God had given Peter the revelation that Jesus was indeed the Messiah. But then Jesus pointedly tells what the lot of the Messiah, his lot, is to be. One of rejection, suffering, and death, before rising from the dead. Jesus kept his Messiahship under wraps because people expected a conquering Messiah in the way of the world, likely with the sword. But instead it would be the way of the cross. Something unfathomable to everyone, no less to Jesus’s followers.

Peter took Jesus aside, and rebuked him, but then Jesus roundly rebuked Peter. And used the occasion to teach that their lives must be marked by what is to mark his life if they are indeed to be his followers, his disciples. And that it’s either or. You can’t have the world and Christ. You either lose your life for Christ and the gospel only to find your true life, or you end up gaining the world, but losing your life.

The issue is a question of identity. What defines us? What informs and out of that, forms our lives? For the Christian, it’s to be Christ. And not just any Christ or maybe something of the world’s, or even our own imagination. But the one revealed in scripture. And revealed to us by the Spirit. Peter knew by God’s revelation that Jesus was the Messiah. He had yet to understand the mission of the Messiah, how the Son of Man, a term for the Messiah, would fulfill scripture.

To follow Christ is to follow the way of the cross, as Paul says, to become like him in his death (Philippians 3:10). Something we’re to aspire to as Christians, given to us in and through Jesus.

regaining our focus away from politics or what not

Jesus and his disciples went on to the villages around Caesarea Philippi. On the way he asked them, “Who do people say I am?”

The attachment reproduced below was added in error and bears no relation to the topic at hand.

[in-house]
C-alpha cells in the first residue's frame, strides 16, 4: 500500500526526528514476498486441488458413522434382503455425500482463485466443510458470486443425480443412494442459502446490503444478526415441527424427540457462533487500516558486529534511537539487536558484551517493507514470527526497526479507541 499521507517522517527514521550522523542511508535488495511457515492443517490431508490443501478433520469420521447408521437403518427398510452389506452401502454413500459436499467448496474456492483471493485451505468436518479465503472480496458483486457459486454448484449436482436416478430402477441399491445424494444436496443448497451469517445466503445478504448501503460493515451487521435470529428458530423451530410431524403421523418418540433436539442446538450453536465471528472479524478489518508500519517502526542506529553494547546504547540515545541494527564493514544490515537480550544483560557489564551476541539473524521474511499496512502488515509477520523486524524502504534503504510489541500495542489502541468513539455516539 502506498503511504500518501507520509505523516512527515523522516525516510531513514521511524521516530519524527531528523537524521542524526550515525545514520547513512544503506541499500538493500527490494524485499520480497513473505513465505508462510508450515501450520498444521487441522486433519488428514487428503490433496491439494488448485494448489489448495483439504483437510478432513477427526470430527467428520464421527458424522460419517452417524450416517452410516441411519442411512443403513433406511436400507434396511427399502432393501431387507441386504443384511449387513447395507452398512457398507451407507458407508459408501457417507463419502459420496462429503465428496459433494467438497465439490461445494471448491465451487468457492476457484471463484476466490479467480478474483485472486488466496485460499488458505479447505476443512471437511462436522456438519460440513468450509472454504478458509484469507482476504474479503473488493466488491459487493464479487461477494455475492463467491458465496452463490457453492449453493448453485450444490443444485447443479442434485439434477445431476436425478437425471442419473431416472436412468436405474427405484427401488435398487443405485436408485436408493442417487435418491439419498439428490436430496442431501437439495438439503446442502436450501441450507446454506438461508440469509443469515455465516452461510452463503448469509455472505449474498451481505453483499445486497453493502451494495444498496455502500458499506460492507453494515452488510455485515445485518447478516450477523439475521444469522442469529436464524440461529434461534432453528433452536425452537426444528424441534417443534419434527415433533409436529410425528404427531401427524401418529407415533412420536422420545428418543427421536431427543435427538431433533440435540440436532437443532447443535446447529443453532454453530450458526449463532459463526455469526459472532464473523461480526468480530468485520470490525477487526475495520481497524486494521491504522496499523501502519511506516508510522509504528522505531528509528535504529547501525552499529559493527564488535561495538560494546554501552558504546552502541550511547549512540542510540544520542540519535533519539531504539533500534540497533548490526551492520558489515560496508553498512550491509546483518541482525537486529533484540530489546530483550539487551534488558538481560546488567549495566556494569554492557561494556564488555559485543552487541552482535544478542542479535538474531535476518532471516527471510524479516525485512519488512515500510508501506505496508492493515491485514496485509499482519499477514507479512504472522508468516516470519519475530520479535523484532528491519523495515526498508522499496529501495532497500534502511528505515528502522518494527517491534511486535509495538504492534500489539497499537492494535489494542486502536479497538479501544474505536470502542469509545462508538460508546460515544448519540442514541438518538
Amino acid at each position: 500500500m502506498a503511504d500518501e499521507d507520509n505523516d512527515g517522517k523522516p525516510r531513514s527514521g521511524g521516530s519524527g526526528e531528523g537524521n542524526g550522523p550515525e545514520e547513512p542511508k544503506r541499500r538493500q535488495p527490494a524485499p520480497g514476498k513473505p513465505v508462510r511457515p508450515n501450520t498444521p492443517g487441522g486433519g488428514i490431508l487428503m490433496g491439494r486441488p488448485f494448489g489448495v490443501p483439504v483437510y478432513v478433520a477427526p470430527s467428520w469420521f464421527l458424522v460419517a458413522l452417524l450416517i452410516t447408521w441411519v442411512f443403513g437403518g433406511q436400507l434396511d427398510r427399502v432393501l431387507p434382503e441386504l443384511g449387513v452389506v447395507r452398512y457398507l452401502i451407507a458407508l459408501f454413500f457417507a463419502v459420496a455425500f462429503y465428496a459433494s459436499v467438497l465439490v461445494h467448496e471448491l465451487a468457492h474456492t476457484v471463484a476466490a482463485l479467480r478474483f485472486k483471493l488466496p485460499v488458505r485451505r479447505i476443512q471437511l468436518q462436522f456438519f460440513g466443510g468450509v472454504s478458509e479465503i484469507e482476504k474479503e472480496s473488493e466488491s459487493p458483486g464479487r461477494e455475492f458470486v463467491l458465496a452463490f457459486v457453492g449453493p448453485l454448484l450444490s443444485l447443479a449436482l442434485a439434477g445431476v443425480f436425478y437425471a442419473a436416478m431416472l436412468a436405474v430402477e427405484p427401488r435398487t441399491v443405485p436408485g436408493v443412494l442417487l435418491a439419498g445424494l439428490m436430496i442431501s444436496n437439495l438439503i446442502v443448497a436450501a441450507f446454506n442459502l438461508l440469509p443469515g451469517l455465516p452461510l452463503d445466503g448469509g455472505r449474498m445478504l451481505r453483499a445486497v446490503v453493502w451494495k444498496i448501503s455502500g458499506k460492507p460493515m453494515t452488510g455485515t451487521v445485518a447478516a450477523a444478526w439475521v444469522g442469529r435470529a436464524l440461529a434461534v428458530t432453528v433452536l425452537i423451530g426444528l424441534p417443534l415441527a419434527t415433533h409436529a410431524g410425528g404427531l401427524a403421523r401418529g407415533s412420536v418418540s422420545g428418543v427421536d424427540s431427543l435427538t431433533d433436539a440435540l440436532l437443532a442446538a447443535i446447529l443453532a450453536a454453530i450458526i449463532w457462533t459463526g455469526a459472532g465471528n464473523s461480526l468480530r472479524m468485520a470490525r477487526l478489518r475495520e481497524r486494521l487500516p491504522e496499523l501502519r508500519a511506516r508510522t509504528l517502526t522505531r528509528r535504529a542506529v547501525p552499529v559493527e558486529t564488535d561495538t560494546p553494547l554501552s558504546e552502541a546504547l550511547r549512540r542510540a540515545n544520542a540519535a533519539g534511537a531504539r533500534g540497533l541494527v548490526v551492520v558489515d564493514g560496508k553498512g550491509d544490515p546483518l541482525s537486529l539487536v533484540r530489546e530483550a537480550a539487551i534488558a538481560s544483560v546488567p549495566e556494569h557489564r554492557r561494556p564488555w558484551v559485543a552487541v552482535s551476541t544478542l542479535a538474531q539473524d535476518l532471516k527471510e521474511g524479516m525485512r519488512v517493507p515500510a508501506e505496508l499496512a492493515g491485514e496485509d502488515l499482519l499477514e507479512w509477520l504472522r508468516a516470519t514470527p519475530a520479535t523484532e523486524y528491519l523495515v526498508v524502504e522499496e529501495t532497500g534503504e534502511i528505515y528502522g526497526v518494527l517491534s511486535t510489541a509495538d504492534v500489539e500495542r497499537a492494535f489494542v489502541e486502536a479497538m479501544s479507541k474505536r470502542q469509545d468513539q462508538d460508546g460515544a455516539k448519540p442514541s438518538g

They replied, “Some say John the Baptist; others say Elijah; and still others, one of the prophets.”

“But what about you?” he asked. “Who do you say I am?”

Peter answered, “You are the Messiah.”

Jesus warned them not to tell anyone about him.

He then began to teach them that the Son of Man must suffer many things and be rejected by the elders, the chief priests and the teachers of the law, and that he must be killed and after three days rise again. He spoke plainly about this, and Peter took him aside and began to rebuke him.

But when Jesus turned and looked at his disciples, he rebuked Peter. “Get behind me, Satan!” he said. “You do not have in mind the concerns of God, but merely human concerns.”

Then he called the crowd to him along with his disciples and said: “Whoever wants to be my disciple must deny themselves and take up their cross and follow me. For whoever wants to save their life will lose it, but whoever loses their life for me and for the gospel will save it. What good is it for someone to gain the whole world, yet forfeit their soul? Or what can anyone give in exchange for their soul? If anyone is ashamed of me and my words in this adulterous and sinful generation, the Son of Man will be ashamed of them when he comes in his Father’s glory with the holy angels.”

Mark 8:27-38

John Dickson’s chapter entitled “Christ” in his helpful book, A Doubter’s Guide to Jesus underscores the fact that Jewish anticipation of God’s promise of the Messiah from scripture, and Jesus’s fulfillment of such did not match. They wanted someone who would bring military victory against their enemies, and through that, implement a peace, meaning, shalom, which would cover the entire earth. Jesus’s fulfillment was completely unanticipated, and in fact, an affront to their understanding. All crucified Messiahs were proven impostors, and after all, didn’t scripture say that all who were hung on a tree were under God’s curse? And yes, that was true of Jesus, but in a remarkably different way than they surmised. Under God’s curse so as to remove that curse through his death to bring salvation and blessing to the world. But it was the way of the cross, never of the power of worldly kingdoms and government. Read the gospels, Matthew through John, to verify this along with the rest of the New Testament.